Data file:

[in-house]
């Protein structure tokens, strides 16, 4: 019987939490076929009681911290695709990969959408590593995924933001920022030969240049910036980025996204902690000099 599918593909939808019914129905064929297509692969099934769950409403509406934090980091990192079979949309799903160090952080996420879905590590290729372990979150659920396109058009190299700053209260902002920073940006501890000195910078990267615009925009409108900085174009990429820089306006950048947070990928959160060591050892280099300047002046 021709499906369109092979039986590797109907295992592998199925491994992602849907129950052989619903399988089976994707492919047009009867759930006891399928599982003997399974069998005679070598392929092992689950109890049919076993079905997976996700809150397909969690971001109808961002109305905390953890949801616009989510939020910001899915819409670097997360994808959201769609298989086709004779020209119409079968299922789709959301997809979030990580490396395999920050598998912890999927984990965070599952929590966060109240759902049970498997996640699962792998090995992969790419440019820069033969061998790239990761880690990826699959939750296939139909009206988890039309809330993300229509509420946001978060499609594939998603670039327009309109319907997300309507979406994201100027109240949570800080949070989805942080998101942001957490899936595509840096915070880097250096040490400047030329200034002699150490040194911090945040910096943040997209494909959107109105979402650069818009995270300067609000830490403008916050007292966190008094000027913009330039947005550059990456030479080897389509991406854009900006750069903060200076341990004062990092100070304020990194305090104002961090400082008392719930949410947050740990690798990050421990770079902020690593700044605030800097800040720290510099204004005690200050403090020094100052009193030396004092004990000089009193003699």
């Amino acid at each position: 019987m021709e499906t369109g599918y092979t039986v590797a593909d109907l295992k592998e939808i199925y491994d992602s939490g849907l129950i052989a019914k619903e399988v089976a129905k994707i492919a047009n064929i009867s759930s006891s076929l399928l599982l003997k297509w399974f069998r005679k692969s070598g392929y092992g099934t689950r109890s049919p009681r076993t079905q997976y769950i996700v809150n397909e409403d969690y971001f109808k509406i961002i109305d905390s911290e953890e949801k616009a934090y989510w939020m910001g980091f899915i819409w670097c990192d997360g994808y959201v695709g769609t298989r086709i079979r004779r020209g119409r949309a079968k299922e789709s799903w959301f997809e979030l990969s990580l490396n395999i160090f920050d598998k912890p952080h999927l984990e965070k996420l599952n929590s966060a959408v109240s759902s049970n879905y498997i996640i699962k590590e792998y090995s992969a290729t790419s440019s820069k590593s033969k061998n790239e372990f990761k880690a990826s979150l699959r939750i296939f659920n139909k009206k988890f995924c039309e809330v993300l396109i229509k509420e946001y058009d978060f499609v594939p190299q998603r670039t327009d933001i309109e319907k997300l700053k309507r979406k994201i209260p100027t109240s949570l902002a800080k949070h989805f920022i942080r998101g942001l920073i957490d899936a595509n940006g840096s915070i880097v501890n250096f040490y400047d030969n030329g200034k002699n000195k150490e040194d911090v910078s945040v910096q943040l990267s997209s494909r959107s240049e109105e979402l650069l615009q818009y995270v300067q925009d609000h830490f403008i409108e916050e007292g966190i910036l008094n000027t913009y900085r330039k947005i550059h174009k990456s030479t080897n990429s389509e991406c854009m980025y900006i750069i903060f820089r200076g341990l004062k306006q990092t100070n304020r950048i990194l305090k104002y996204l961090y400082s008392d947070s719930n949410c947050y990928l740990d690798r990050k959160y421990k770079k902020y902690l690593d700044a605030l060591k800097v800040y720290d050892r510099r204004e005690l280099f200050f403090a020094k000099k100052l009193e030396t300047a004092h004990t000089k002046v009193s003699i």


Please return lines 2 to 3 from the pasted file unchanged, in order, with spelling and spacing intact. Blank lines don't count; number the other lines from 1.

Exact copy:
């Protein structure tokens, strides 16, 4: 019987939490076929009681911290695709990969959408590593995924933001920022030969240049910036980025996204902690000099 599918593909939808019914129905064929297509692969099934769950409403509406934090980091990192079979949309799903160090952080996420879905590590290729372990979150659920396109058009190299700053209260902002920073940006501890000195910078990267615009925009409108900085174009990429820089306006950048947070990928959160060591050892280099300047002046 021709499906369109092979039986590797109907295992592998199925491994992602849907129950052989619903399988089976994707492919047009009867759930006891399928599982003997399974069998005679070598392929092992689950109890049919076993079905997976996700809150397909969690971001109808961002109305905390953890949801616009989510939020910001899915819409670097997360994808959201769609298989086709004779020209119409079968299922789709959301997809979030990580490396395999920050598998912890999927984990965070599952929590966060109240759902049970498997996640699962792998090995992969790419440019820069033969061998790239990761880690990826699959939750296939139909009206988890039309809330993300229509509420946001978060499609594939998603670039327009309109319907997300309507979406994201100027109240949570800080949070989805942080998101942001957490899936595509840096915070880097250096040490400047030329200034002699150490040194911090945040910096943040997209494909959107109105979402650069818009995270300067609000830490403008916050007292966190008094000027913009330039947005550059990456030479080897389509991406854009900006750069903060200076341990004062990092100070304020990194305090104002961090400082008392719930949410947050740990690798990050421990770079902020690593700044605030800097800040720290510099204004005690200050403090020094100052009193030396004092004990000089009193003699």
């Amino acid at each position: 019987m021709e499906t369109g599918y092979t039986v590797a593909d109907l295992k592998e939808i199925y491994d992602s939490g849907l129950i052989a019914k619903e399988v089976a129905k994707i492919a047009n064929i009867s759930s006891s076929l399928l599982l003997k297509w399974f069998r005679k692969s070598g392929y092992g099934t689950r109890s049919p009681r076993t079905q997976y769950i996700v809150n397909e409403d969690y971001f109808k509406i961002i109305d905390s911290e953890e949801k616009a934090y989510w939020m910001g980091f899915i819409w670097c990192d997360g994808y959201v695709g769609t298989r086709i079979r004779r020209g119409r949309a079968k299922e789709s799903w959301f997809e979030l990969s990580l490396n395999i160090f920050d598998k912890p952080h999927l984990e965070k996420l599952n929590s966060a959408v109240s759902s049970n879905y498997i996640i699962k590590e792998y090995s992969a290729t790419s440019s820069k590593s033969k061998n790239e372990f990761k880690a990826s979150l699959r939750i296939f659920n139909k009206k988890f995924c039309e809330v993300l396109i229509k509420e946001y058009d978060f499609v594939p190299q998603r670039t327009d933001i309109e319907k997300l700053k309507r979406k994201i209260p100027t109240s949570l902002a800080k949070h989805f920022i942080r998101g942001l920073i957490d899936a595509n940006g840096s915070i880097v501890n250096f040490y400047d030969n030329g200034k002699n000195k150490e040194d911090v910078s945040v910096q943040l990267s997209s494909r959107s240049e109105e979402l650069l615009q818009y995270v300067q925009d609000h830490f403008i409108e916050e007292g966190i910036l008094n000027t913009y900085r330039k947005i550059h174009k990456s030479t080897n990429s389509e991406c854009m980025y900006i750069i903060f820089r200076g341990l004062k306006q990092t100070n304020r950048i990194l305090k104002y996204l961090y400082s008392d947070s719930n949410c947050y990928l740990d690798r990050k959160y421990k770079k902020y902690l690593d700044a605030l060591k800097v800040y720290d050892r510099r204004e005690l280099f200050f403090a020094k000099k100052l009193e030396t300047a004092h004990t000089k002046v009193s003699i």